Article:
My Favourite Fighter: Tony Bellew

My Favourite Fighter: Tony Bellew

By Aidan O’Connor

When I look back on all the fights I can remember watching, there are two that stand out for me and both feature the same fighter.

Tony Bellew vs Ilunga Makabu at Goodison Park for the WBC Cruiserweight title, the real like Rocky story as it was being promoted and Bellew vs David Haye. In both fights Bellew showing that being the underdog means nothing when you have heart and determination on your side.

My earliest memory of Bellew, being an Everton fan, was in 2014 when I was just really starting to take an interest in combat sports. We would see him walking around outside the ground after match days, taking pictures with and talking to the fans, and that formed my initial interest in him.

The same year I attended my first ever boxing show. It was Bellew vs Nathan Cleverley 2, not a great start to me going to live shows as the fight was largely a disappointment, with an average at best undercard, the highlight being Anthony Joshua stopping Michael Sprott inside a round.

However, this wouldn’t deter me. Over the next 2 years, I would continuously see him being interviewed on IFL TV and I kept a keen eye on his career.

Then came Creed, which brought Bellew more mainstream attention. A lead role in a huge film specifically built around boxing.

Everyone who loves combat sports has seen the Rocky films so this above anything else was extremely great exposure for him.

After the film came Makabu – The real Rocky story. Bellew had always had one wish that he wanted in his career and that was to fight at Goodison Park. In interviews he would state how much it would mean to him and he was awarded exactly that, but not just any fight either, a world title shot.

Bellew went into the fight as the underdog, but as we know, this means nothing to Bellew. If anything, it inspires him. He came into some adversary in the opening round being knocked down and breaking his nose in the process. As he got knocked down, the hearts sank of the entirety of the stadium, but he climbed to his feet and he put on an incredible performance, knocking Makabu out cold in the third round.

After the referee had called a halt to the fight you could see the pure emotion running from Bellew, he was a man of the people and they, and myself, had witnessed something incredible on that night.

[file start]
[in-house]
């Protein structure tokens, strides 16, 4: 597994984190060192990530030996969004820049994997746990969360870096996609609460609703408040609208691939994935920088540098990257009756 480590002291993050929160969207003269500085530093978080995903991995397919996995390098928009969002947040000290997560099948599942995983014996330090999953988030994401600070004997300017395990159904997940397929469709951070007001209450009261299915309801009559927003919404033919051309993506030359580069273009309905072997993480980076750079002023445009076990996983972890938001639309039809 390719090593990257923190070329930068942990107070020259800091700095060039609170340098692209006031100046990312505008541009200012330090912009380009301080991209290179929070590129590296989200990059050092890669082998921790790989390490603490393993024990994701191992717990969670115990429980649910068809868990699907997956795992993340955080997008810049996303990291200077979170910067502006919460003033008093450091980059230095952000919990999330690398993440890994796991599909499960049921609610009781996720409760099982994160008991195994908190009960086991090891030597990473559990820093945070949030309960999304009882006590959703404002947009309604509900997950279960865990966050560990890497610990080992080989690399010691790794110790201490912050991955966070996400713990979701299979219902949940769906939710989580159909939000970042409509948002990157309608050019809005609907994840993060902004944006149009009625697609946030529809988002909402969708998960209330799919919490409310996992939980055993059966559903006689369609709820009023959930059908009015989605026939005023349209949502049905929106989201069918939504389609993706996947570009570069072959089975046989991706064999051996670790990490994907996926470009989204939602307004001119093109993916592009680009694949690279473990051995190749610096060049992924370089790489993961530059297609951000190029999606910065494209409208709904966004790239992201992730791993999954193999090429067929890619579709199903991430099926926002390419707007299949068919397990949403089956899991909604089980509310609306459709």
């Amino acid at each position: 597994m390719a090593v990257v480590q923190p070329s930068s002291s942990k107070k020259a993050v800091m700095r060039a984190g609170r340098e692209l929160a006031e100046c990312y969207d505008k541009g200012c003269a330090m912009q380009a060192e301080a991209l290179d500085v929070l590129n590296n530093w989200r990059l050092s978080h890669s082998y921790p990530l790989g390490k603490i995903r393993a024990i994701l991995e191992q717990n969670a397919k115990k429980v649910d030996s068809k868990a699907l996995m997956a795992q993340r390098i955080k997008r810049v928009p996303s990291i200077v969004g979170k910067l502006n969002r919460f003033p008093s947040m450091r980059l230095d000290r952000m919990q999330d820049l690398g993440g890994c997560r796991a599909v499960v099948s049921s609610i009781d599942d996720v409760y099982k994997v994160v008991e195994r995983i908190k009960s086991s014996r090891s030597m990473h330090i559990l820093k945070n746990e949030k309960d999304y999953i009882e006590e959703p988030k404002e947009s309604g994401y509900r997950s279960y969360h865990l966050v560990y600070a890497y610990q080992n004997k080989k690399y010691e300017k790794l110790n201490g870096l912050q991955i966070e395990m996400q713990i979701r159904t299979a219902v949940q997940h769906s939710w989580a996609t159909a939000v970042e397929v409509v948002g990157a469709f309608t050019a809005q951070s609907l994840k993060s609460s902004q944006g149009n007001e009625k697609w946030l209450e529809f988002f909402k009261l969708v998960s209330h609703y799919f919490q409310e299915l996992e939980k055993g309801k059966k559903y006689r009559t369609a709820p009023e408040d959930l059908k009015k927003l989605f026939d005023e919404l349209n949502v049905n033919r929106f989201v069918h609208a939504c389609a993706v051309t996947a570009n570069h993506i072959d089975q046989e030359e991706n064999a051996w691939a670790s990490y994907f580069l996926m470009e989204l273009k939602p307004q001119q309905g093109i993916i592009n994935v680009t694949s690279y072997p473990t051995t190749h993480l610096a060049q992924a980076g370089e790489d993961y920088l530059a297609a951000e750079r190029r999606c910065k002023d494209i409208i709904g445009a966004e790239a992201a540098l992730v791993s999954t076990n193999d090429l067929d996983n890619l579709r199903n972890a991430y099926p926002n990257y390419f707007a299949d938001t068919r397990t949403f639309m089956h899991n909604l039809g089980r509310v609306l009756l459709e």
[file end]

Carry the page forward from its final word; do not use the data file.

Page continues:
After the fight he called out David Haye, I remember speaking to my friends at the time and even I had doubts about that fight, little did I know.

Fast forward a few months and Bellew took on BJ Flores a friend of Haye’s who had 32 wins and only 2 losses on his record.

Another third-round knockout by Bellew and he finally had his chance, with Haye sat on the side commentating on the fight. He called him out and jumped out of the ring to get to him, this had gotten somewhat personal between the two and tensions were building. The fight was on.

In the build-up to the fight, it was very much Haye that was the villain in most instances, he had completely disregarded Bellew as a credible opponent. Haye saw Bellew as nothing but a stepping stone on his quest back to the top. In the press conferences leading up to the fight, he also threw a punch and struck Bellew in the face which raised the tensions even more.

skysports-tony-bellew-david-haye_4300656

Then came the fight, Bellew at a huge 3/1 underdog on many bookmakers’ odds was ready to do the impossible. It was evident that he was able to stand toe to toe with Haye for as long as what was needed, landing some heavy shots whilst absorbing what came back with ease.

It was going pretty much as planned for Bellew, he was landing more shots and seemed to be the sharper fighter in the early rounds.

Then it happened, Haye had suffered a ruptured Achilles, at this point the referee should have stopped it but Haye bravely fought on.

David Haye vs Tony Bellew - Heavyweight Fight
LONDON, ENGLAND – MARCH 04: Tony Bellew (L) shakes hands with David Haye after his 11th round TKO victory after their Heavyweight contest at The O2 Arena on March 4, 2017 in London, England. (Photo by Dan Mullan/Getty Images)

All credit to Haye for doing so, but Bellew eventually went on to win the fight by TKO in the eleventh round.

The rematch soon came around and Bellew dominated from start to finish and put all the doubt about the outcome of the first fight to bed. If nothing else Bellew had taught me a valuable lesson. No matter how many people doubt you, you are the only thing holding yourself back, if you believe in your ability nobody can take that away from you.

That is why Tony Bellew is my favourite fighter.

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